Between 10,000 and 20,000 women participated in the Women’s Strike for Equality in New York on August 26, 1970. Smaller marches happened around the country–about 5000 in Boston, about 2000 in San Francisco, and around 125 in Syracuse. In Washington, female federal workers, knowing that it was illegal for them to strike, staged a teach-in around the issues that mattered to them. The various strikers had different attitudes as to what really mattered here. Some cities focused more on abortion rights, for instance. Probably 50,000 or so people marched nationally. For Friedan, the fact that this was a strike really mattered. For her, this was a one-day protest from the work where they were discriminated against every day. Her idea was that women would explicitly walk off the job to participate. She dreamed that, “the women who are doing menial chores in the offices as secretaries put the covers on their typewriters, […] the waitresses stop waiting, cleaning women stop cleaning and everyone who is doing a job for which a man would be paid more stop [working].” Or, as Friedan suggested as a slogan, “Don’t Iron While the Strike is Hot!”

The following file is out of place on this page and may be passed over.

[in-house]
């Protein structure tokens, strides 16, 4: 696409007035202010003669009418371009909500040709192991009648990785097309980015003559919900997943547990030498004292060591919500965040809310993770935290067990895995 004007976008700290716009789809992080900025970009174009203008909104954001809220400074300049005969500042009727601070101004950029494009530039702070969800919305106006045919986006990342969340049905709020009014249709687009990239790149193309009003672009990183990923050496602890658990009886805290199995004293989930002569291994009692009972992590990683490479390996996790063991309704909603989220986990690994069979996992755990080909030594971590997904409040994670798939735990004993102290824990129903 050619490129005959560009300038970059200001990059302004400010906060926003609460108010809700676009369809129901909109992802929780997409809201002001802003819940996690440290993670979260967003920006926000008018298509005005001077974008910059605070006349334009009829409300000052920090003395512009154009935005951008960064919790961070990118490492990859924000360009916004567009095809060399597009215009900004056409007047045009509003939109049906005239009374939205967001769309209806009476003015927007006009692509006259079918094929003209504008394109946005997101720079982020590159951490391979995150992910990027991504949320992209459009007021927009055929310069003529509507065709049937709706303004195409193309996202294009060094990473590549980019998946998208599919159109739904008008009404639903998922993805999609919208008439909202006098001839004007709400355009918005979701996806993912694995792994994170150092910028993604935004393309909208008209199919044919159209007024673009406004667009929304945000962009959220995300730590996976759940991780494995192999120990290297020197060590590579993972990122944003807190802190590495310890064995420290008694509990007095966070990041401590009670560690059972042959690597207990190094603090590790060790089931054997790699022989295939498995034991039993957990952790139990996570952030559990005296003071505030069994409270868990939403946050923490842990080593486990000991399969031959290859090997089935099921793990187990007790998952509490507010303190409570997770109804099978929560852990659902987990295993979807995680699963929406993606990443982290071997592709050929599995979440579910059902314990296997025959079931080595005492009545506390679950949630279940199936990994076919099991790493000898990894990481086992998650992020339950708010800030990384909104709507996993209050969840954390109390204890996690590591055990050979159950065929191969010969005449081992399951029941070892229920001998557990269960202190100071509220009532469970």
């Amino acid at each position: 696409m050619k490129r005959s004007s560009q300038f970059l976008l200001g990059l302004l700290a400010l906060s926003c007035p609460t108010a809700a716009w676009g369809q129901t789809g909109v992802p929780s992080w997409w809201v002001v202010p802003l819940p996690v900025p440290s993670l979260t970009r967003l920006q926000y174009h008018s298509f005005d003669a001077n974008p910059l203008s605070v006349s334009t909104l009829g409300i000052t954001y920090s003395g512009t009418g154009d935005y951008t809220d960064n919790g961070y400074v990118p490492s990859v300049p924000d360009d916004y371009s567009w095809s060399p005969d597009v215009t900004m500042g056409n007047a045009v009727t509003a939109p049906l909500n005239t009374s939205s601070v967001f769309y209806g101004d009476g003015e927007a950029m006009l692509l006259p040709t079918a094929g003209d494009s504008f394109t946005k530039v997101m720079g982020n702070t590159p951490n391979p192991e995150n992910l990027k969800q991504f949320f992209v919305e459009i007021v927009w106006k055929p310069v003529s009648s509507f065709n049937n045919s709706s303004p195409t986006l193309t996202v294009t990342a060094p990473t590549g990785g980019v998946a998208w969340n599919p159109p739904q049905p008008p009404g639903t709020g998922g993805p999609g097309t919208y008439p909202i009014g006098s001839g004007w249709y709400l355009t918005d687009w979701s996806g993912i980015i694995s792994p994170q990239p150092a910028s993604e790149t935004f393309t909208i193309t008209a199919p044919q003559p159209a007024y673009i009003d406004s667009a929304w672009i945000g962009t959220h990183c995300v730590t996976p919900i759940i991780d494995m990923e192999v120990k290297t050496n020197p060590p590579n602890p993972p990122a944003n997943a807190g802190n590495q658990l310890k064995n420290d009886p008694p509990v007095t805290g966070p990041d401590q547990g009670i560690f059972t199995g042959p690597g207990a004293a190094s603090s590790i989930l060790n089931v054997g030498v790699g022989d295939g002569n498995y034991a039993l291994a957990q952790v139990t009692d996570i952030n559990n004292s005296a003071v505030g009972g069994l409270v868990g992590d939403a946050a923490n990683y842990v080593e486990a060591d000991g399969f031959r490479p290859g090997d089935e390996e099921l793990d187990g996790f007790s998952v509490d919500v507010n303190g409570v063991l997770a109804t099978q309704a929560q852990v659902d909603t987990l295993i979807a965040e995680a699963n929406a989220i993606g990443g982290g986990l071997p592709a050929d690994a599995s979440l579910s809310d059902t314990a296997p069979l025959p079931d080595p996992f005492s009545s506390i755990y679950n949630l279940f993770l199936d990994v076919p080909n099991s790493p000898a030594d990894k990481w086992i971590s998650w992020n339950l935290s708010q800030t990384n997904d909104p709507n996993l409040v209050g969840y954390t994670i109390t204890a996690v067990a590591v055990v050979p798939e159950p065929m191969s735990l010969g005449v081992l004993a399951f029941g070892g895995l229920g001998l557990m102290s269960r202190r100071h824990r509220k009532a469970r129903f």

It didn’t quite work that way. Of course, the media made fun of the event, as they did throughout any feminist event through the early 70s. On the other hand, the event was a major public move that made feminism mainstream and probably played an important role in the overall successes of feminism during the 1970s, even if one cannot quantify such a claim. In fact, history largely cannot and should not be reduced to what can be quantified, but I digress.